Being true to oneself is a virtue that has long been lauded in our society. “This above all: to thine own self be true, And it must follow, as the night the day, Thou canst not then be false to any man”, says Polonius in Shakespeare’s play, Hamlet. In Ancient Greece, a well-known saying connected with the Adelphi Oracle was “know thyself”. The famous existentialist philosopher, Sören Kierkegaard, advised that “Not to be one’s self, as God created you, is despair”. There is plenty of good philosophical and ethical consideration of the importance of being true to oneself.

For myself, there is a strong theological affirmation that also undergirds this issue. It comes from the opening story of scripture—the story of creation. When God created Adam from the earth, God breathed the breath of life into the human, and Adam became a nephesh, a living being (Gen 1:30; 2:7). All human beings—indeed, all living creatures—are given life by God’s spirit and share the essence of a nephesh (Ps 104:24–30; Job 12:7–10). That is the fundamental feature of all of God’s created beings.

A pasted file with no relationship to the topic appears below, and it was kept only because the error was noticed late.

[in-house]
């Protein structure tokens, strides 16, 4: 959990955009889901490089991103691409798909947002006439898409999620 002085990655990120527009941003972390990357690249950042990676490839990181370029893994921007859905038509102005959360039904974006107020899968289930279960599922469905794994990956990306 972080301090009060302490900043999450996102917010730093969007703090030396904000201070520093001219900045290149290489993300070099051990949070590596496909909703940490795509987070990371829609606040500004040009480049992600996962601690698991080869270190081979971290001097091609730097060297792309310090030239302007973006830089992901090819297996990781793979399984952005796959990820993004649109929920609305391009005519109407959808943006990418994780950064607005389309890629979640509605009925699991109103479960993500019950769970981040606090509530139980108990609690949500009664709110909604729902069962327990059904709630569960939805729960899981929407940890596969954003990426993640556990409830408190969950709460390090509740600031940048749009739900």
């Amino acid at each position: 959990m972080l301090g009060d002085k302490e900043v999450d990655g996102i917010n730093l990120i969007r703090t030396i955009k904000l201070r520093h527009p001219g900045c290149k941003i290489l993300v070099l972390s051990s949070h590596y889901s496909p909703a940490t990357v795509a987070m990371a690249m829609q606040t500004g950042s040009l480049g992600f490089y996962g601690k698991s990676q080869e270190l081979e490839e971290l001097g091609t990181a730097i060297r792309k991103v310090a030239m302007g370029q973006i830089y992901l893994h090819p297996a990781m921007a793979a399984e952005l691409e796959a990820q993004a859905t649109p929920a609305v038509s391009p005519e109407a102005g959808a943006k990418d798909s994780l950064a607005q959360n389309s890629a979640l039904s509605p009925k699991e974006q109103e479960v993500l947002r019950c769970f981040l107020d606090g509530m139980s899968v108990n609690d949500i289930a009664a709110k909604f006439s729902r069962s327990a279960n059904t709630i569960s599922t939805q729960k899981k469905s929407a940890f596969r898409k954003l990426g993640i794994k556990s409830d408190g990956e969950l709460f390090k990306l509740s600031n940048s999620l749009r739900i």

This is what God first declared to be good (Gen 1:21, 24)—indeed, to be very good (Gen 1:31). So, as human beings, how we were made (straight or gay, identifying as male or female, or sensing that our biological gender does not match our inner sense of gender) is good; God made us that way, we are called to be true to ourselves, honest about our identity, comfortable in our own skin.

Transgender Awareness Week is a week when transgender people and their allies take action to bring attention to the community by educating the public about who transgender people are, sharing stories and experiences, and advancing advocacy around the issues of prejudice, discrimination, and violence that affect the transgender community. It is a good thing for each of us to make sure we are aware of the reality of Transgender people, and to ensure we relate sympathetically and encouragingly to such people when we uencounter them.

See also

Author: John T Squires

My name is John Squires. I live in the Australian Capital Territory. I have been an active participant in the Uniting Church in Australia (UCA) since it was formed in 1977, and was ordained as a Minister of the Word in this church in 1980. I have served in rural, regional, and urban congregations and as a Presbytery Resource Minister and Intentional Interim Minister. For two decades I taught Biblical Studies at a theological college and most recently I was Director of Education and Formation and Principal of the Perth Theological Hall. I've studied the scriptures in depth; I hold a number of degrees, including a PhD in early Christian literature. I am committed to providing the best opportunities for education within the church, so that people can hold to an informed faith, which is how the UCA Basis of Union describes it. This blog is one contribution to that ongoing task.